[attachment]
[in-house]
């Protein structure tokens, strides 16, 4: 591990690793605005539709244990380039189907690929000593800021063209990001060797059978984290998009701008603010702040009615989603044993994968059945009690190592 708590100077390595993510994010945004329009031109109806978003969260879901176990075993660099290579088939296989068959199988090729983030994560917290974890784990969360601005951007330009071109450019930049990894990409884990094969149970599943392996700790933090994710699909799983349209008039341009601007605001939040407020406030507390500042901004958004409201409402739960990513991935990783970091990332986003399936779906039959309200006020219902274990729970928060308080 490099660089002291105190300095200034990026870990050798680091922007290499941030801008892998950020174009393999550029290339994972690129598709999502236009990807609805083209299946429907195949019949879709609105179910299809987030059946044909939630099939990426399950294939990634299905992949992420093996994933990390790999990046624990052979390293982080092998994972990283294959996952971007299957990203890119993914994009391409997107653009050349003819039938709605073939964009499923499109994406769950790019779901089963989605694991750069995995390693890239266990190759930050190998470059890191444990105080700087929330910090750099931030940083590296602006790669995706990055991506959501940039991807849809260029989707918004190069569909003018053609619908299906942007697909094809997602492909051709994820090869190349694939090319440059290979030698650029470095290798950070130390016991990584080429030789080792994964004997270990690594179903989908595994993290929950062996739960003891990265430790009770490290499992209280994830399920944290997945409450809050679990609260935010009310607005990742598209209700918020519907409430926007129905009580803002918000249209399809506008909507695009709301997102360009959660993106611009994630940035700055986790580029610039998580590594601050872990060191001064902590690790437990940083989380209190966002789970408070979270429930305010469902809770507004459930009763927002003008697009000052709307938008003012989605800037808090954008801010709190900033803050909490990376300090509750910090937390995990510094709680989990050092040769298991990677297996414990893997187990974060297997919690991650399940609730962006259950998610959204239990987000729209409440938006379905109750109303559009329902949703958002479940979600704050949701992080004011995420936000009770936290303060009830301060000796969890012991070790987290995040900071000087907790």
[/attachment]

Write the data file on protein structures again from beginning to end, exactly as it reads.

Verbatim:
[in-house]
């Protein structure tokens, strides 16, 4: 591990690793605005539709244990380039189907690929000593800021063209990001060797059978984290998009701008603010702040009615989603044993994968059945009690190592 708590100077390595993510994010945004329009031109109806978003969260879901176990075993660099290579088939296989068959199988090729983030994560917290974890784990969360601005951007330009071109450019930049990894990409884990094969149970599943392996700790933090994710699909799983349209008039341009601007605001939040407020406030507390500042901004958004409201409402739960990513991935990783970091990332986003399936779906039959309200006020219902274990729970928060308080 490099660089002291105190300095200034990026870990050798680091922007290499941030801008892998950020174009393999550029290339994972690129598709999502236009990807609805083209299946429907195949019949879709609105179910299809987030059946044909939630099939990426399950294939990634299905992949992420093996994933990390790999990046624990052979390293982080092998994972990283294959996952971007299957990203890119993914994009391409997107653009050349003819039938709605073939964009499923499109994406769950790019779901089963989605694991750069995995390693890239266990190759930050190998470059890191444990105080700087929330910090750099931030940083590296602006790669995706990055991506959501940039991807849809260029989707918004190069569909003018053609619908299906942007697909094809997602492909051709994820090869190349694939090319440059290979030698650029470095290798950070130390016991990584080429030789080792994964004997270990690594179903989908595994993290929950062996739960003891990265430790009770490290499992209280994830399920944290997945409450809050679990609260935010009310607005990742598209209700918020519907409430926007129905009580803002918000249209399809506008909507695009709301997102360009959660993106611009994630940035700055986790580029610039998580590594601050872990060191001064902590690790437990940083989380209190966002789970408070979270429930305010469902809770507004459930009763927002003008697009000052709307938008003012989605800037808090954008801010709190900033803050909490990376300090509750910090937390995990510094709680989990050092040769298991990677297996414990893997187990974060297997919690991650399940609730962006259950998610959204239990987000729209409440938006379905109750109303559009329902949703958002479940979600704050949701992080004011995420936000009770936290303060009830301060000796969890012991070790987290995040900071000087907790």